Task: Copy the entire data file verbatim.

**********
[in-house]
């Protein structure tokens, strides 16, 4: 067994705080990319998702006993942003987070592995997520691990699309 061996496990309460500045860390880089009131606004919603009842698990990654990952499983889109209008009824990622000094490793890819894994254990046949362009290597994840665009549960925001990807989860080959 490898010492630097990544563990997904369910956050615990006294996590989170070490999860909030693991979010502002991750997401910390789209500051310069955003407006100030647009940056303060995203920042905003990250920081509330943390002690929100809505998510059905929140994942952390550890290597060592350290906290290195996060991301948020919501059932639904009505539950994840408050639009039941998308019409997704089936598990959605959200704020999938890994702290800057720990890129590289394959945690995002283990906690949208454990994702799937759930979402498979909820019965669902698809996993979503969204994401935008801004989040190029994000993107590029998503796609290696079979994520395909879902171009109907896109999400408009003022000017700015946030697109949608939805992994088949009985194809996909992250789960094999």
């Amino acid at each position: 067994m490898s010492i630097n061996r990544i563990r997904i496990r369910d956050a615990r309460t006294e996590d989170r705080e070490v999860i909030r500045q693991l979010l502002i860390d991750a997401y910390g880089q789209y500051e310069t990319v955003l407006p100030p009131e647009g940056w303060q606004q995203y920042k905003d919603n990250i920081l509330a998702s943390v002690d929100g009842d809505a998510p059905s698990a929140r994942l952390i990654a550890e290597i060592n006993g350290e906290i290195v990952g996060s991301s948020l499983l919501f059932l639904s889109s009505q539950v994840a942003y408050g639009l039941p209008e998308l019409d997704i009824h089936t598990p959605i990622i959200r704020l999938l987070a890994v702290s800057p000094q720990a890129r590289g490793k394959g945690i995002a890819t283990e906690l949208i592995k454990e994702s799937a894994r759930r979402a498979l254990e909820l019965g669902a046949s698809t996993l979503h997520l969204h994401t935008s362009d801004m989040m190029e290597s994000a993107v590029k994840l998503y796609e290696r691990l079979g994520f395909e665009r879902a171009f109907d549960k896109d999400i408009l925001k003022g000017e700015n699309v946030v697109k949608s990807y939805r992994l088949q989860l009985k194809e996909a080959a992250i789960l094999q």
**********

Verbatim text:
[in-house]
């Protein structure tokens, strides 16, 4: 067994705080990319998702006993942003987070592995997520691990699309 061996496990309460500045860390880089009131606004919603009842698990990654990952499983889109209008009824990622000094490793890819894994254990046949362009290597994840665009549960925001990807989860080959 490898010492630097990544563990997904369910956050615990006294996590989170070490999860909030693991979010502002991750997401910390789209500051310069955003407006100030647009940056303060995203920042905003990250920081509330943390002690929100809505998510059905929140994942952390550890290597060592350290906290290195996060991301948020919501059932639904009505539950994840408050639009039941998308019409997704089936598990959605959200704020999938890994702290800057720990890129590289394959945690995002283990906690949208454990994702799937759930979402498979909820019965669902698809996993979503969204994401935008801004989040190029994000993107590029998503796609290696079979994520395909879902171009109907896109999400408009003022000017700015946030697109949608939805992994088949009985194809996909992250789960094999």
């Amino acid at each position: 067994m490898s010492i630097n061996r990544i563990r997904i496990r369910d956050a615990r309460t006294e996590d989170r705080e070490v999860i909030r500045q693991l979010l502002i860390d991750a997401y910390g880089q789209y500051e310069t990319v955003l407006p100030p009131e647009g940056w303060q606004q995203y920042k905003d919603n990250i920081l509330a998702s943390v002690d929100g009842d809505a998510p059905s698990a929140r994942l952390i990654a550890e290597i060592n006993g350290e906290i290195v990952g996060s991301s948020l499983l919501f059932l639904s889109s009505q539950v994840a942003y408050g639009l039941p209008e998308l019409d997704i009824h089936t598990p959605i990622i959200r704020l999938l987070a890994v702290s800057p000094q720990a890129r590289g490793k394959g945690i995002a890819t283990e906690l949208i592995k454990e994702s799937a894994r759930r979402a498979l254990e909820l019965g669902a046949s698809t996993l979503h997520l969204h994401t935008s362009d801004m989040m190029e290597s994000a993107v590029k994840l998503y796609e290696r691990l079979g994520f395909e665009r879902a171009f109907d549960k896109d999400i408009l925001k003022g000017e700015n699309v946030v697109k949608s990807y939805r992994l088949q989860l009985k194809e996909a080959a992250i789960l094999q």